In Northern Switzerland: Braunwald, Chäserrugg and Pizol.
In Graubünden: Arosa Lenzerheide, Brigels, Davos Klosters, Disentis 3000, Engadin St. Moritz, Flims Laax Falera, Motta Naluns (Scuol), Splügen and Vals 3000.
In the Bernese Oberland: Adelboden-Lenk, Gstaad Mountain Rides, Jungfrau Ski Region and Meiringen-Hasliberg.
In Ticino only Airolo.
Several resorts are included in the category Alpes Vaudoises, including Villars, Les Diablerets and Leysin.
In Valais: 4 Vallées/Mt-Fort, Aletsch Arena, Blatten-Belalp, Crans-Montana, Grächen, Lauchernalp/Lötschental, Leukerbad, Visp Area, Saas-Fee/Saastal and Zermatt & Cervinia.
In Central Switzerland: Engelberg-Titlis, Klewenalp-Stockhütte, Melchsee-Frutt, Andermatt-Sedrun, Sörenberg, Sattel-Hochstuckli and Stoos.

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Season Opening Dates in Switzerland 2015-16

Some resorts have already opened – Diavolezza, Saas-Fee and Zermatt being perennial early starters. As of Halloween weekend Glacier3000 and ArosaLenzerheide should also be open.
Region Chablis is usually a late starter
Other key opening dates are:

14th November
Andermatt
Engelberg
20th November
Davos
21st November
St. Moritz
26th November
Samnaun
28th November
Disentis
Flims Laax Falera
Flumserberg
Grüsch Danusa
Zweisimmen
Klewenalp
Sedrun
Splügen
Zermatt (Winter Programme)

5th December
Adelboden
Aletsch Arena
Wengen/Grindelwald
Lenk
Pizol
Verbier/4 Vallees
Feldberg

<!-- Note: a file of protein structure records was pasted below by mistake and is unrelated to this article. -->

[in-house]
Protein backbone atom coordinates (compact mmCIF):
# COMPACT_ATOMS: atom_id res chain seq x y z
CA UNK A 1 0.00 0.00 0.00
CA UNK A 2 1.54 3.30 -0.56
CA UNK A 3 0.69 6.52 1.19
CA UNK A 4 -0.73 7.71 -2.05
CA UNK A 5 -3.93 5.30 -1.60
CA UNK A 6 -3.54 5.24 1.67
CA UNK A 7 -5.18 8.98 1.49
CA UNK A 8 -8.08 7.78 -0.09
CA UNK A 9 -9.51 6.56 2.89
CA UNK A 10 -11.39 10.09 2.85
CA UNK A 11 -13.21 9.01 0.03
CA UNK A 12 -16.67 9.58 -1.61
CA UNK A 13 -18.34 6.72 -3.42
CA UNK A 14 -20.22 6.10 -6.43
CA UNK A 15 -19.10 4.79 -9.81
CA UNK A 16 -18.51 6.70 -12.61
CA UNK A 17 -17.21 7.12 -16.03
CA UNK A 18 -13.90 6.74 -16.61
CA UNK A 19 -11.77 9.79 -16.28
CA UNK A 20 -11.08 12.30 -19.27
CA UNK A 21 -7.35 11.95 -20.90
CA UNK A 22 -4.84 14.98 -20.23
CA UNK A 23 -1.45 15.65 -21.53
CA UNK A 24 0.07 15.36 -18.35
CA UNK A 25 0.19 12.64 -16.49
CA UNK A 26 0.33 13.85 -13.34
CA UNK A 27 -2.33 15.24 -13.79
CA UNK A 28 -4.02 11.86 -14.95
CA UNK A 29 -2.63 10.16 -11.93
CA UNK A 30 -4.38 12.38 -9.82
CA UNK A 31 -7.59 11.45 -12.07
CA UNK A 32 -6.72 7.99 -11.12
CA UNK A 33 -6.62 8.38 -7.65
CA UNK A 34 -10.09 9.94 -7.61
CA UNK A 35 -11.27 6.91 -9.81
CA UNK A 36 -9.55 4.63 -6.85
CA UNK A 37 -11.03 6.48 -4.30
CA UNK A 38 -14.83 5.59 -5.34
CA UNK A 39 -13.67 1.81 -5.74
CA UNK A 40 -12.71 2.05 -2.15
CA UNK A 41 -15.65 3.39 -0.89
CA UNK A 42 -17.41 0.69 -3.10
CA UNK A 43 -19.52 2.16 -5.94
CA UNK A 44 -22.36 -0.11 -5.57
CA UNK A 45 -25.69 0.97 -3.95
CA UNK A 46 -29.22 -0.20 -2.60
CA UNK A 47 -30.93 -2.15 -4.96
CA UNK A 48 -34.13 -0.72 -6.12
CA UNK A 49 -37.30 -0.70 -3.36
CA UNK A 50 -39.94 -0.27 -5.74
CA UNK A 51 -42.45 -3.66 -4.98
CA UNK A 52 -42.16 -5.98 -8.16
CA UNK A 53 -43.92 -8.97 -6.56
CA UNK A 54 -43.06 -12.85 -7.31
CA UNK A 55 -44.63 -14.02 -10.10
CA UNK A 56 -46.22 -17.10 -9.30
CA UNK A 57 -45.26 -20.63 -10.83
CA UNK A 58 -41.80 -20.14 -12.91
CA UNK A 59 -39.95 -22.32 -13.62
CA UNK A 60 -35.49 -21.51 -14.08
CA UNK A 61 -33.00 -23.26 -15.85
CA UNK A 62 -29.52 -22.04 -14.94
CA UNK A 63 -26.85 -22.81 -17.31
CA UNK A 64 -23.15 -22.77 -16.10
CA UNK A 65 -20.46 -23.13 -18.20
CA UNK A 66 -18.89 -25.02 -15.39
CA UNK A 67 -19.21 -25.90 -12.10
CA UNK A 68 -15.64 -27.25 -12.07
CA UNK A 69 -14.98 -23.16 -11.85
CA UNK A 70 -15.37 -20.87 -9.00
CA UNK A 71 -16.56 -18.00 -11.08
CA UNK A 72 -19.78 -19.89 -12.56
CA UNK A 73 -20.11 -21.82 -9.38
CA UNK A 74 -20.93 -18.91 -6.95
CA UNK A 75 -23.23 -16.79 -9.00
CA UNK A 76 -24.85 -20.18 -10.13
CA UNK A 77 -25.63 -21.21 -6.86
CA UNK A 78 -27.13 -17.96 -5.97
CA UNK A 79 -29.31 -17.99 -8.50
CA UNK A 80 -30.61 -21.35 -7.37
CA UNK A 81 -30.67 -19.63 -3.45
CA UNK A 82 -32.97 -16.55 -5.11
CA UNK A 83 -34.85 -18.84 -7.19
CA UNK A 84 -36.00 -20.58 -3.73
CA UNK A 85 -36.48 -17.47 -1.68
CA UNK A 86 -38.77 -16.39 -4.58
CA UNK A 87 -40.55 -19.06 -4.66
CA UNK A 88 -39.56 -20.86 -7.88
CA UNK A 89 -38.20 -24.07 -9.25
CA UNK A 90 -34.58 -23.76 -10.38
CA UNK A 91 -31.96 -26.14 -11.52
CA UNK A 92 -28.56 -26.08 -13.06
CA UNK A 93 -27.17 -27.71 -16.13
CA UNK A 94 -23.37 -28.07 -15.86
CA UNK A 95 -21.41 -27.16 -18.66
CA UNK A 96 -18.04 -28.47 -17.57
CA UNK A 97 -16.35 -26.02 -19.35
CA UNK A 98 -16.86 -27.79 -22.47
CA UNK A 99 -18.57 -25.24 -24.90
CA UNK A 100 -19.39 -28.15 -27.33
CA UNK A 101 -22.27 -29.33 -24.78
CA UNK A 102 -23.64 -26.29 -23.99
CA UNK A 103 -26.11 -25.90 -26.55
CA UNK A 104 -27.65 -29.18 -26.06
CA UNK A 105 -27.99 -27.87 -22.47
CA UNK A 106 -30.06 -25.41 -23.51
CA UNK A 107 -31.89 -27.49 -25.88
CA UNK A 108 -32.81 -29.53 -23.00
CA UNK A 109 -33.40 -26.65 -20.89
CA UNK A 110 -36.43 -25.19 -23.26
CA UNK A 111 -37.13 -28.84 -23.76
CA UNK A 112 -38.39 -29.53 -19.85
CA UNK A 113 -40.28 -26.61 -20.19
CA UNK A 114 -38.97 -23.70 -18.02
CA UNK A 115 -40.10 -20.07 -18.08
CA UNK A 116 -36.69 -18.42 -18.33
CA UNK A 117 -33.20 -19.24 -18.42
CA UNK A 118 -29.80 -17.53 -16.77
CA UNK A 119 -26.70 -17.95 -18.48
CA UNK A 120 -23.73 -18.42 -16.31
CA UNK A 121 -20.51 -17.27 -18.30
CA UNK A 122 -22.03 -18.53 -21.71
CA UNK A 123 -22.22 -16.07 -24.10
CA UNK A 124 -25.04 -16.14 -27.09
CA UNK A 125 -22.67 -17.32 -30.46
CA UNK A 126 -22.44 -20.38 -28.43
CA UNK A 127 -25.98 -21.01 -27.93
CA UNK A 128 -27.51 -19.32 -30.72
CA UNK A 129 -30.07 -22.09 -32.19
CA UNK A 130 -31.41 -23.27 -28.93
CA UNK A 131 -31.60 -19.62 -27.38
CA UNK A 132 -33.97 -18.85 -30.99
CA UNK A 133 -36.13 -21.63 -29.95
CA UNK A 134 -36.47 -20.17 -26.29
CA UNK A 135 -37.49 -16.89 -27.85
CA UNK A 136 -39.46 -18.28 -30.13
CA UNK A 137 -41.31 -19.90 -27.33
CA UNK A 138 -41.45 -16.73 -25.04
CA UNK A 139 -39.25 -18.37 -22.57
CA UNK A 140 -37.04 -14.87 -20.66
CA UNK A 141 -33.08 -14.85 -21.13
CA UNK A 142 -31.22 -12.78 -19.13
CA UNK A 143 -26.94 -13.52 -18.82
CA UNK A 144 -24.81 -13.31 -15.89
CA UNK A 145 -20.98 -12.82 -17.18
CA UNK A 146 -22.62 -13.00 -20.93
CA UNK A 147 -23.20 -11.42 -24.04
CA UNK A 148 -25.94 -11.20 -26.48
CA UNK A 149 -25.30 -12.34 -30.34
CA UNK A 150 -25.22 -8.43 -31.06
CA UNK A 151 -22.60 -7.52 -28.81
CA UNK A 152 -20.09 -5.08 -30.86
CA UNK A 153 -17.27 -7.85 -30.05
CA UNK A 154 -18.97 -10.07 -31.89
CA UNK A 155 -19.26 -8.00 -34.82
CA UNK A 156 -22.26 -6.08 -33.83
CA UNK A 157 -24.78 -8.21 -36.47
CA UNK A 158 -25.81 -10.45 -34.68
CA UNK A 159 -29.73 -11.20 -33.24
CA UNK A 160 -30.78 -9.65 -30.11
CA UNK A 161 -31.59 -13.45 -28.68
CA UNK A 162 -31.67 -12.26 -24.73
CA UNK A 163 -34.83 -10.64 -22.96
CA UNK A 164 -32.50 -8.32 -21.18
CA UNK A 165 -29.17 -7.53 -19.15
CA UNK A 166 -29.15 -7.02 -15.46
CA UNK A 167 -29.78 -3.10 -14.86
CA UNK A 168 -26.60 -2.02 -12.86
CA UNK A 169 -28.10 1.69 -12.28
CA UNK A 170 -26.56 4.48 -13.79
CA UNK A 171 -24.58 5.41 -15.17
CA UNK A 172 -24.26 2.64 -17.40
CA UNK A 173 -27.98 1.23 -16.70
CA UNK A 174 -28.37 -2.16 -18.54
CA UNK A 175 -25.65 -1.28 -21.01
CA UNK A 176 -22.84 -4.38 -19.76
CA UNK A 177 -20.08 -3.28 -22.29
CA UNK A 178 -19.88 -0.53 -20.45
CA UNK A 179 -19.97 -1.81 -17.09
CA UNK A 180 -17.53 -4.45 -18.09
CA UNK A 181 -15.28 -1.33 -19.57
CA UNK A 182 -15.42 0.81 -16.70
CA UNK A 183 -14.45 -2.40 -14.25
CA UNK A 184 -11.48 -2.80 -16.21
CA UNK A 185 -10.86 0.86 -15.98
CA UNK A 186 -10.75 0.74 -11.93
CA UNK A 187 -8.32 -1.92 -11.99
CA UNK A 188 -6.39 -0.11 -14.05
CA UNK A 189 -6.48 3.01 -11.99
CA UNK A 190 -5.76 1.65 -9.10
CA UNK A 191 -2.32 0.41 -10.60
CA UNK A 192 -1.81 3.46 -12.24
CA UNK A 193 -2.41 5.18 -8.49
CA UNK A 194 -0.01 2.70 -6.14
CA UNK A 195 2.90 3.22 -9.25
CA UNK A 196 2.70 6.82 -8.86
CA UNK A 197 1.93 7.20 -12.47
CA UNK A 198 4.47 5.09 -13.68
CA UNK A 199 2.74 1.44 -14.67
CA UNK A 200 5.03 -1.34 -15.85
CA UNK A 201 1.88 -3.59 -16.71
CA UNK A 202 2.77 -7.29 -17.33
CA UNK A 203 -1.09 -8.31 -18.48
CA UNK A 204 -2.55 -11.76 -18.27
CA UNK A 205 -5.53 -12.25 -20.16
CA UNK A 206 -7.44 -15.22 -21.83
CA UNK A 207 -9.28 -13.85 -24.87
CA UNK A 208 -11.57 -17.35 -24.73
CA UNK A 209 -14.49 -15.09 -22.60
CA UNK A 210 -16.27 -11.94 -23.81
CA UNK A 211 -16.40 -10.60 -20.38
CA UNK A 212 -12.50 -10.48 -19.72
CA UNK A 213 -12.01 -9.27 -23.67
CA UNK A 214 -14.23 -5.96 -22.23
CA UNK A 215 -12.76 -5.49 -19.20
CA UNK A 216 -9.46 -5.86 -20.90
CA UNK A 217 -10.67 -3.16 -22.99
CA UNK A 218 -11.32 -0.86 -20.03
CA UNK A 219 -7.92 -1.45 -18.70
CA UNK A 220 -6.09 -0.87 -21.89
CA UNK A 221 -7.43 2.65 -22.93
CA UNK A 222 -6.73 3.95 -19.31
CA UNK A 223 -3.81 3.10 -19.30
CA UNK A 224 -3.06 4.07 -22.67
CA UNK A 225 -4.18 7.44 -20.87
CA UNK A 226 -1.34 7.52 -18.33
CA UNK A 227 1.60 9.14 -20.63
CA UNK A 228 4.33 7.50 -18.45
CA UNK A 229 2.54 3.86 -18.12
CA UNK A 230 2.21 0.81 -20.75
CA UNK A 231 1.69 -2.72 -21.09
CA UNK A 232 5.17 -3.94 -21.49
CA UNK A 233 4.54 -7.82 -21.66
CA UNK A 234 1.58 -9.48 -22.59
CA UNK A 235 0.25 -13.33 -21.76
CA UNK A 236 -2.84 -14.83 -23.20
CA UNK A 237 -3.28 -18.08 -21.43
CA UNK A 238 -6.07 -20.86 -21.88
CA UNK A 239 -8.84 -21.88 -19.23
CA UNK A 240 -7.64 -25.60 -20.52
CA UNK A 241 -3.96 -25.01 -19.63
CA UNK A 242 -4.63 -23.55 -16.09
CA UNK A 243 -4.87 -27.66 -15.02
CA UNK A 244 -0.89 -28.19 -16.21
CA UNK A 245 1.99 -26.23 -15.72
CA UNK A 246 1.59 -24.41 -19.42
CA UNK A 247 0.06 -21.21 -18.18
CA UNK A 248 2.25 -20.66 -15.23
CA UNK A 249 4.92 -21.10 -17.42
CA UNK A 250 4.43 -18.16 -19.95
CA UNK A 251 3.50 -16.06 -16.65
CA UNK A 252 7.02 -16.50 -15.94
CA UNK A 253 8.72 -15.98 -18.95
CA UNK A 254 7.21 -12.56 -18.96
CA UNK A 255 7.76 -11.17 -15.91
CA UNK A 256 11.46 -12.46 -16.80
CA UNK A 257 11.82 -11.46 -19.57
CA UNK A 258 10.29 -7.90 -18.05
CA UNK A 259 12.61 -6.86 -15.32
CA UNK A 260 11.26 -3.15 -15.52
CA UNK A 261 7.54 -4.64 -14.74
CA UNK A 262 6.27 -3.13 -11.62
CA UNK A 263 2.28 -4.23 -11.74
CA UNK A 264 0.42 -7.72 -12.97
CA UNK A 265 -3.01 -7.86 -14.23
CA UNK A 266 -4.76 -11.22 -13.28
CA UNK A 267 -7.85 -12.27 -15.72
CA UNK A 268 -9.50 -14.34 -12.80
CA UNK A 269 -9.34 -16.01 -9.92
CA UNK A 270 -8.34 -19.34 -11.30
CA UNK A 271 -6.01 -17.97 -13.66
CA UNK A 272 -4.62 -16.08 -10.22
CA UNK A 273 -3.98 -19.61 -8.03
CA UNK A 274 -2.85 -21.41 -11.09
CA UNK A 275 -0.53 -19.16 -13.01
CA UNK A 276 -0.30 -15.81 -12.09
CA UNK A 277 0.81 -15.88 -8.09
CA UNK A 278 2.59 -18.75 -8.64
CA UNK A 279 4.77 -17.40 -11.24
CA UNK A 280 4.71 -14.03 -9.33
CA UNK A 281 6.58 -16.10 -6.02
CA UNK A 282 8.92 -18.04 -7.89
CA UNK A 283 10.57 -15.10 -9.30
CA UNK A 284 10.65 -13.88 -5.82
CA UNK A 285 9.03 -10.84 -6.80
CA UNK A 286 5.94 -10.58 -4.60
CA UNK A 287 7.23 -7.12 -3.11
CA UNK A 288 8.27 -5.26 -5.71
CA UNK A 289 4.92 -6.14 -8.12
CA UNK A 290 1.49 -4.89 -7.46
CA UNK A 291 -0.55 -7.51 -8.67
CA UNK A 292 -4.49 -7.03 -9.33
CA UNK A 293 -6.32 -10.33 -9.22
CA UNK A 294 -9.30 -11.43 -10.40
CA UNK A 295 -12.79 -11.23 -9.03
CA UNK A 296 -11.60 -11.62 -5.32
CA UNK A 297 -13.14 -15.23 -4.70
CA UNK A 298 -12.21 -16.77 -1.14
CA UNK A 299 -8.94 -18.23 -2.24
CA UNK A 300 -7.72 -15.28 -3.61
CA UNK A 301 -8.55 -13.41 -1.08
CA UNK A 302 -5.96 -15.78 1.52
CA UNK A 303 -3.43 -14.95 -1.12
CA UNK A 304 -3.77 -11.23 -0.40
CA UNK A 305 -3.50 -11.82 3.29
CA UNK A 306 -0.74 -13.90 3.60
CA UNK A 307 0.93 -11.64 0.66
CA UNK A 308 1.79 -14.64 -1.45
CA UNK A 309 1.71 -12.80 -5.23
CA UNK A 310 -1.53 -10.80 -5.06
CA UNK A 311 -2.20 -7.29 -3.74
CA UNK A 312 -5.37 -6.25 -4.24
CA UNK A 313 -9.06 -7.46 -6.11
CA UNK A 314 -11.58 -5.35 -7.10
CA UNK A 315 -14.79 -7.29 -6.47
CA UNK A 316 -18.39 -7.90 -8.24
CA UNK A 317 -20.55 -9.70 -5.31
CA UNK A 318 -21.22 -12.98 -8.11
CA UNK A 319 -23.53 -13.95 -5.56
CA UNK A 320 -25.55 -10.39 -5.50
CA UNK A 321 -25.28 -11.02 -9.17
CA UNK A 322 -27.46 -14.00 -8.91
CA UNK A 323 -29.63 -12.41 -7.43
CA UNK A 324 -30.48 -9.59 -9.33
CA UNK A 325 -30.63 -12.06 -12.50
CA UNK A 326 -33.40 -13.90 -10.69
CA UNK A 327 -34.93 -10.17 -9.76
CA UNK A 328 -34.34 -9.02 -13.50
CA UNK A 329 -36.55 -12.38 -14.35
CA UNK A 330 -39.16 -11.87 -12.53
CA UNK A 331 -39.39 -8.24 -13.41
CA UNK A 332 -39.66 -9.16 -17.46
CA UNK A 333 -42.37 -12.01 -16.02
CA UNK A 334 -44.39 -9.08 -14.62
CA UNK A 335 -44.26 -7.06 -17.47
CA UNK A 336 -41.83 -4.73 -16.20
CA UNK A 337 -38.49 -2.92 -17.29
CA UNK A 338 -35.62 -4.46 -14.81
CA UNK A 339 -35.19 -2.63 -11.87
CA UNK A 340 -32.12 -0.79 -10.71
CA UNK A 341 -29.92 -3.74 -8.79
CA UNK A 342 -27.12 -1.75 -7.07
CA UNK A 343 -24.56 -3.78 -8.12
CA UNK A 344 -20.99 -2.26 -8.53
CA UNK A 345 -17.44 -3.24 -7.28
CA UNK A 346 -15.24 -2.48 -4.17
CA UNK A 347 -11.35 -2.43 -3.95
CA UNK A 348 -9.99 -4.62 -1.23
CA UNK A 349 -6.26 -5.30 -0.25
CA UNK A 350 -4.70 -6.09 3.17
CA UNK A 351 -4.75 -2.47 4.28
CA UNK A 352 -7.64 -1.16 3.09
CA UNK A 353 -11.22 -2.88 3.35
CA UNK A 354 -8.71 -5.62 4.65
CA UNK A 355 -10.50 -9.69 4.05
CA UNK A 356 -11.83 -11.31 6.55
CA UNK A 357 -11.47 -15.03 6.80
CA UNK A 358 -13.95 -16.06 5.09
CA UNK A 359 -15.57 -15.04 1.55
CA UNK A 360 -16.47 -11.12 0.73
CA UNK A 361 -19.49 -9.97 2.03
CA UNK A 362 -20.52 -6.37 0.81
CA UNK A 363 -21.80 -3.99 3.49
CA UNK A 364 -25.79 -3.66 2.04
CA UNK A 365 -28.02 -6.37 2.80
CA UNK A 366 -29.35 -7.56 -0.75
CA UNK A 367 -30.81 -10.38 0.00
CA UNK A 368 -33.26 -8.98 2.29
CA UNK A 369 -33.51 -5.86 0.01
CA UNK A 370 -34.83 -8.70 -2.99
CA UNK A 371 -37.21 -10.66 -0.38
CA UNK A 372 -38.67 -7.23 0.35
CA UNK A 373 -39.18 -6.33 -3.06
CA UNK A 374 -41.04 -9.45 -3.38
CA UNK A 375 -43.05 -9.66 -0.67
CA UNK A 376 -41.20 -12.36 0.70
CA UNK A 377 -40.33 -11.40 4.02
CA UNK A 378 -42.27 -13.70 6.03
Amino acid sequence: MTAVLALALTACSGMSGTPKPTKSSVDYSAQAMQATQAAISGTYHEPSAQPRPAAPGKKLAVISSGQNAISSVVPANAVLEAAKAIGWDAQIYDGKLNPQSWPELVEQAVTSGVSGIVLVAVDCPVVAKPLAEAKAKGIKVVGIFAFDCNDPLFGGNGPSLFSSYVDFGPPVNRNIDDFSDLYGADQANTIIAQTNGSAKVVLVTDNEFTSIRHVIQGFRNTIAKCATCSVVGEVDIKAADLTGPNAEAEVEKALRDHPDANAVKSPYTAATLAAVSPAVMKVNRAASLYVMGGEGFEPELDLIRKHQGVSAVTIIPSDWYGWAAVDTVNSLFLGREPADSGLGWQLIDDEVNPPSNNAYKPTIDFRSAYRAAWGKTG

12th December
Château-d’Oex
Saanen/Gstaad
Rougemont
Grindelwald First
Mürren
Lauchernalp
Melchsee-Frutt
Savognin
18th December
Anzère
19th December
Airolo
Beatenberg
Belalp
Brigels
Bürchen
Chur – Brambrüesch
Elm
Feldis
Grächen
Val Müstair
Obersaxen
Ovronnaz
Portes du Soleil
Saas Grund
Sörenberg
Stoos
Leukerbad

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Skiing out of Sion


Sion - Castle of Valère
I have always liked Sion, but one of its main attractions in the winter is how convenient it is for hitting the slopes – you can even see pistes from the city centre. The city is on the main line between Geneva and Milan and, reputedly, has the largest bus station in Switzerland in terms of destinations served (23 in total). From the bus station you can get direct services to Anzère, Veysonnaz and Nendaz (both in the Four Vallées), the resorts of Val d’Herens, including Arolla and even the lifts serving Vercorin (in the amazing Val D’Anniviers). By train, with just one change, you can get to Zermatt, Verbier, Crans-Montana and a bunch of other resorts. Incidentally, my tip for getting quickly to the best of the pistes is to go to Haut-Nendaz Télécabine and jump on the free shuttle bus to Siviez, where you are right at the heart of 412km of piste.

One other useful thing about Sion is that it has a youth hostel right next to the station, although unfortunately it does not open until late March. However, with so many high altitude resorts in the area it still works well for late season skiing. I recently stayed there and, as a result, got to refresh a lot of content at the Swiss Winter Sports web site. Even though it was April, I found some amazing lift-served powder in Les Marrécottes and a resort run in reasonable condition at Grächen.

There is surprisingly little variety of accommodation along the Rhône valley, with most of the beds in the ski resorts themselves. Sion does have a few hotels, though, and also a good variety of bars and restaurants in the old town.

Perhaps I will get one ski weekend in before the season finally closes, presumably in Valais. It has been a strange winter season. Much heralded as being the 150th anniversary of winter holidays, there was little snow before the New Year and lower resorts will have definitely suffered from lower visitor numbers.